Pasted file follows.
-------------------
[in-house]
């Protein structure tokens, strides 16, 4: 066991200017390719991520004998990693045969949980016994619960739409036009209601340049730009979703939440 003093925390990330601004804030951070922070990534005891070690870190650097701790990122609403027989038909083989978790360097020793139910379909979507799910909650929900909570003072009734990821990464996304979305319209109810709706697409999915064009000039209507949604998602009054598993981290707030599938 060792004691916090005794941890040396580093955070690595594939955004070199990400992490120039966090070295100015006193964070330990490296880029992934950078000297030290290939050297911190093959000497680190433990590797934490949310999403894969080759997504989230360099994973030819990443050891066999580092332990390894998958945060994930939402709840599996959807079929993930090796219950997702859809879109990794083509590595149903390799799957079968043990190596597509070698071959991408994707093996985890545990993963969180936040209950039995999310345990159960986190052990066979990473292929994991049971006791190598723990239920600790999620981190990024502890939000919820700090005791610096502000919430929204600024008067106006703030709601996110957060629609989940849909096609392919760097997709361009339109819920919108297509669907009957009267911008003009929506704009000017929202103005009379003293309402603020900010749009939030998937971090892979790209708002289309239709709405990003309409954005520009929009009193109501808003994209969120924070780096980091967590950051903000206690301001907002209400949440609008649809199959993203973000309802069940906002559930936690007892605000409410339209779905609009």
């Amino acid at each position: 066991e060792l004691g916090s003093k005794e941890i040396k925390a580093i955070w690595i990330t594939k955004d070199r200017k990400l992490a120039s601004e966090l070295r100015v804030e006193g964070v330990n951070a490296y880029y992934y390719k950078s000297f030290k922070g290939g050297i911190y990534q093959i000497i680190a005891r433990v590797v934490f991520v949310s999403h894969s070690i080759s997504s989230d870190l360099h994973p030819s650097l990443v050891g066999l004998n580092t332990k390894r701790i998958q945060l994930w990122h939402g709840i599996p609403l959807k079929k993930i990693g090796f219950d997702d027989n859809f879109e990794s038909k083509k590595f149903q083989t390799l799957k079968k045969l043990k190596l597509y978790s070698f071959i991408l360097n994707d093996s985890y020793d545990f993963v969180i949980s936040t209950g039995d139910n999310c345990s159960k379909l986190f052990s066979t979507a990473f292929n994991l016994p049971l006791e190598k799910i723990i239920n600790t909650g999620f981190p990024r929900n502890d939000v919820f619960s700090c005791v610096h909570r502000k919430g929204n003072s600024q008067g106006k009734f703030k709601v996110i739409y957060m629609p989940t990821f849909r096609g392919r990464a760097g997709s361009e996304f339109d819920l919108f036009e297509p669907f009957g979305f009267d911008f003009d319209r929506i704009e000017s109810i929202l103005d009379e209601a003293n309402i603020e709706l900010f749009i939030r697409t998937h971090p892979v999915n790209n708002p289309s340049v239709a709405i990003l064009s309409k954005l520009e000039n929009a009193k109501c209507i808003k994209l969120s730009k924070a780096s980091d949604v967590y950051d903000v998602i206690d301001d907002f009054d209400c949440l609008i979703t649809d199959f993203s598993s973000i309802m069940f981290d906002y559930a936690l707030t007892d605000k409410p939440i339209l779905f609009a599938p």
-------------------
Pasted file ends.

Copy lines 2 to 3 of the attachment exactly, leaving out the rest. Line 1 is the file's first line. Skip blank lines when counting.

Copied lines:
């Protein structure tokens, strides 16, 4: 066991200017390719991520004998990693045969949980016994619960739409036009209601340049730009979703939440 003093925390990330601004804030951070922070990534005891070690870190650097701790990122609403027989038909083989978790360097020793139910379909979507799910909650929900909570003072009734990821990464996304979305319209109810709706697409999915064009000039209507949604998602009054598993981290707030599938 060792004691916090005794941890040396580093955070690595594939955004070199990400992490120039966090070295100015006193964070330990490296880029992934950078000297030290290939050297911190093959000497680190433990590797934490949310999403894969080759997504989230360099994973030819990443050891066999580092332990390894998958945060994930939402709840599996959807079929993930090796219950997702859809879109990794083509590595149903390799799957079968043990190596597509070698071959991408994707093996985890545990993963969180936040209950039995999310345990159960986190052990066979990473292929994991049971006791190598723990239920600790999620981190990024502890939000919820700090005791610096502000919430929204600024008067106006703030709601996110957060629609989940849909096609392919760097997709361009339109819920919108297509669907009957009267911008003009929506704009000017929202103005009379003293309402603020900010749009939030998937971090892979790209708002289309239709709405990003309409954005520009929009009193109501808003994209969120924070780096980091967590950051903000206690301001907002209400949440609008649809199959993203973000309802069940906002559930936690007892605000409410339209779905609009």
């Amino acid at each position: 066991e060792l004691g916090s003093k005794e941890i040396k925390a580093i955070w690595i990330t594939k955004d070199r200017k990400l992490a120039s601004e966090l070295r100015v804030e006193g964070v330990n951070a490296y880029y992934y390719k950078s000297f030290k922070g290939g050297i911190y990534q093959i000497i680190a005891r433990v590797v934490f991520v949310s999403h894969s070690i080759s997504s989230d870190l360099h994973p030819s650097l990443v050891g066999l004998n580092t332990k390894r701790i998958q945060l994930w990122h939402g709840i599996p609403l959807k079929k993930i990693g090796f219950d997702d027989n859809f879109e990794s038909k083509k590595f149903q083989t390799l799957k079968k045969l043990k190596l597509y978790s070698f071959i991408l360097n994707d093996s985890y020793d545990f993963v969180i949980s936040t209950g039995d139910n999310c345990s159960k379909l986190f052990s066979t979507a990473f292929n994991l016994p049971l006791e190598k799910i723990i239920n600790t909650g999620f981190p990024r929900n502890d939000v919820f619960s700090c005791v610096h909570r502000k919430g929204n003072s600024q008067g106006k009734f703030k709601v996110i739409y957060m629609p989940t990821f849909r096609g392919r990464a760097g997709s361009e996304f339109d819920l919108f036009e297509p669907f009957g979305f009267d911008f003009d319209r929506i704009e000017s109810i929202l103005d009379e209601a003293n309402i603020e709706l900010f749009i939030r697409t998937h971090p892979v999915n790209n708002p289309s340049v239709a709405i990003l064009s309409k954005l520009e000039n929009a009193k109501c209507i808003k994209l969120s730009k924070a780096s980091d949604v967590y950051d903000v998602i206690d301001d907002f009054d209400c949440l609008i979703t649809d199959f993203s598993s973000i309802m069940f981290d906002y559930a936690l707030t007892d605000k409410p939440i339209l779905f609009a599938p």